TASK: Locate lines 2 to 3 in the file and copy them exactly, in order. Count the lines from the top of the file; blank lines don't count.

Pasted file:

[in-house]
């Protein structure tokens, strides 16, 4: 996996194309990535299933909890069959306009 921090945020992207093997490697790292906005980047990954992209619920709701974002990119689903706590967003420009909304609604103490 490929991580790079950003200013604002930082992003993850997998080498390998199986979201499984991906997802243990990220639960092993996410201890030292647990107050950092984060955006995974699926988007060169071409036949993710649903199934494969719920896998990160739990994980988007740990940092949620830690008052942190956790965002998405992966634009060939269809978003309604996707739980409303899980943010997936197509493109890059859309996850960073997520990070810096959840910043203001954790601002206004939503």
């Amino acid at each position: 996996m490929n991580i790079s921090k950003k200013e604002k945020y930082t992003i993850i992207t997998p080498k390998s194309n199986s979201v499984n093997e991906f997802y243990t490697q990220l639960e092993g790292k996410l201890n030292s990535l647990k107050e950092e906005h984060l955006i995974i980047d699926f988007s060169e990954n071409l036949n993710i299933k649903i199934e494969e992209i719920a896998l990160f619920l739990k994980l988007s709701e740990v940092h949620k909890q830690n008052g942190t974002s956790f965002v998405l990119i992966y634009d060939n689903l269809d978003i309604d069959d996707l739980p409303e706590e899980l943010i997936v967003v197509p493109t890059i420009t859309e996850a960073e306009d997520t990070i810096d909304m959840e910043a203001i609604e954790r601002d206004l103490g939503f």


């Protein structure tokens, strides 16, 4: 996996194309990535299933909890069959306009 921090945020992207093997490697790292906005980047990954992209619920709701974002990119689903706590967003420009909304609604103490 490929991580790079950003200013604002930082992003993850997998080498390998199986979201499984991906997802243990990220639960092993996410201890030292647990107050950092984060955006995974699926988007060169071409036949993710649903199934494969719920896998990160739990994980988007740990940092949620830690008052942190956790965002998405992966634009060939269809978003309604996707739980409303899980943010997936197509493109890059859309996850960073997520990070810096959840910043203001954790601002206004939503």
């Amino acid at each position: 996996m490929n991580i790079s921090k950003k200013e604002k945020y930082t992003i993850i992207t997998p080498k390998s194309n199986s979201v499984n093997e991906f997802y243990t490697q990220l639960e092993g790292k996410l201890n030292s990535l647990k107050e950092e906005h984060l955006i995974i980047d699926f988007s060169e990954n071409l036949n993710i299933k649903i199934e494969e992209i719920a896998l990160f619920l739990k994980l988007s709701e740990v940092h949620k909890q830690n008052g942190t974002s956790f965002v998405l990119i992966y634009d060939n689903l269809d978003i309604d069959d996707l739980p409303e706590e899980l943010i997936v967003v197509p493109t890059i420009t859309e996850a960073e306009d997520t990070i810096d909304m959840e910043a203001i609604e954790r601002d206004l103490g939503f």